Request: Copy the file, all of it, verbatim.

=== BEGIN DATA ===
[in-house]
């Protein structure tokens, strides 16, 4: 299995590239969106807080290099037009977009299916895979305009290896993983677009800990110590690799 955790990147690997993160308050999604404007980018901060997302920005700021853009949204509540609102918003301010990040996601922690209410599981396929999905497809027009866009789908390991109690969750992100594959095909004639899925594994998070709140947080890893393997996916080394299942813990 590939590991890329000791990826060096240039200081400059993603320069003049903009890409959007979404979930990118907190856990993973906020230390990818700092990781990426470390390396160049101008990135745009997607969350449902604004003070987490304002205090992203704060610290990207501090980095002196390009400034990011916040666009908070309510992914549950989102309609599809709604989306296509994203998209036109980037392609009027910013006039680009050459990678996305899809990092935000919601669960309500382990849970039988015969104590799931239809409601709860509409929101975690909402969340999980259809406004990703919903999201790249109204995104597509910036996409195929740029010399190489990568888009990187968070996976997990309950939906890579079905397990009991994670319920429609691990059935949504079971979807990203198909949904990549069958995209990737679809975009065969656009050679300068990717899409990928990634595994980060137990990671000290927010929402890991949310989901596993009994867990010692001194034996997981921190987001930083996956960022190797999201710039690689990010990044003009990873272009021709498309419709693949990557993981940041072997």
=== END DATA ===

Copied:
[in-house]
């Protein structure tokens, strides 16, 4: 299995590239969106807080290099037009977009299916895979305009290896993983677009800990110590690799 955790990147690997993160308050999604404007980018901060997302920005700021853009949204509540609102918003301010990040996601922690209410599981396929999905497809027009866009789908390991109690969750992100594959095909004639899925594994998070709140947080890893393997996916080394299942813990 590939590991890329000791990826060096240039200081400059993603320069003049903009890409959007979404979930990118907190856990993973906020230390990818700092990781990426470390390396160049101008990135745009997607969350449902604004003070987490304002205090992203704060610290990207501090980095002196390009400034990011916040666009908070309510992914549950989102309609599809709604989306296509994203998209036109980037392609009027910013006039680009050459990678996305899809990092935000919601669960309500382990849970039988015969104590799931239809409601709860509409929101975690909402969340999980259809406004990703919903999201790249109204995104597509910036996409195929740029010399190489990568888009990187968070996976997990309950939906890579079905397990009991994670319920429609691990059935949504079971979807990203198909949904990549069958995209990737679809975009065969656009050679300068990717899409990928990634595994980060137990990671000290927010929402890991949310989901596993009994867990010692001194034996997981921190987001930083996956960022190797999201710039690689990010990044003009990873272009021709498309419709693949990557993981940041072997």